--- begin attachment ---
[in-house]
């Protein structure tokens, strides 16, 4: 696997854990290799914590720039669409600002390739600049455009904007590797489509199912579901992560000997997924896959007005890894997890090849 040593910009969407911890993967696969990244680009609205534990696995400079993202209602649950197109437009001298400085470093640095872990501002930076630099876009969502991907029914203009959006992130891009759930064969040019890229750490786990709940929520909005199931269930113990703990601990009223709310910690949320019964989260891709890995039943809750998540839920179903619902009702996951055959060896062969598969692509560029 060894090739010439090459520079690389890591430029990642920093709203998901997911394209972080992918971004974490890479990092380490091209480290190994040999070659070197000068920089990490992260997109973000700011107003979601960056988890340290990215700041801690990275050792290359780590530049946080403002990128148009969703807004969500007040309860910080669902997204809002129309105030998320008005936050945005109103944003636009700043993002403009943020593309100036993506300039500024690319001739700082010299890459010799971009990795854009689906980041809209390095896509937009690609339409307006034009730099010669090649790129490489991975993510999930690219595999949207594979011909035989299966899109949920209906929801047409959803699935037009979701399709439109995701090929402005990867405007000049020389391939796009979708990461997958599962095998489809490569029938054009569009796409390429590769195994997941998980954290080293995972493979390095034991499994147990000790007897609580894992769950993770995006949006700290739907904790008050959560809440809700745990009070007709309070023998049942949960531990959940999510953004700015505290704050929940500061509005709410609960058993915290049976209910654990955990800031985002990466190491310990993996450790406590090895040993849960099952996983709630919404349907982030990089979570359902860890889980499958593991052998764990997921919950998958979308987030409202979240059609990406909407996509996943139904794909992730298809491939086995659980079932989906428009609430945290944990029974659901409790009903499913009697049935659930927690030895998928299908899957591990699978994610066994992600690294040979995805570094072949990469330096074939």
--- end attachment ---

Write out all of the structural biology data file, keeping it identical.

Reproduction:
[in-house]
């Protein structure tokens, strides 16, 4: 696997854990290799914590720039669409600002390739600049455009904007590797489509199912579901992560000997997924896959007005890894997890090849 040593910009969407911890993967696969990244680009609205534990696995400079993202209602649950197109437009001298400085470093640095872990501002930076630099876009969502991907029914203009959006992130891009759930064969040019890229750490786990709940929520909005199931269930113990703990601990009223709310910690949320019964989260891709890995039943809750998540839920179903619902009702996951055959060896062969598969692509560029 060894090739010439090459520079690389890591430029990642920093709203998901997911394209972080992918971004974490890479990092380490091209480290190994040999070659070197000068920089990490992260997109973000700011107003979601960056988890340290990215700041801690990275050792290359780590530049946080403002990128148009969703807004969500007040309860910080669902997204809002129309105030998320008005936050945005109103944003636009700043993002403009943020593309100036993506300039500024690319001739700082010299890459010799971009990795854009689906980041809209390095896509937009690609339409307006034009730099010669090649790129490489991975993510999930690219595999949207594979011909035989299966899109949920209906929801047409959803699935037009979701399709439109995701090929402005990867405007000049020389391939796009979708990461997958599962095998489809490569029938054009569009796409390429590769195994997941998980954290080293995972493979390095034991499994147990000790007897609580894992769950993770995006949006700290739907904790008050959560809440809700745990009070007709309070023998049942949960531990959940999510953004700015505290704050929940500061509005709410609960058993915290049976209910654990955990800031985002990466190491310990993996450790406590090895040993849960099952996983709630919404349907982030990089979570359902860890889980499958593991052998764990997921919950998958979308987030409202979240059609990406909407996509996943139904794909992730298809491939086995659980079932989906428009609430945290944990029974659901409790009903499913009697049935659930927690030895998928299908899957591990699978994610066994992600690294040979995805570094072949990469330096074939």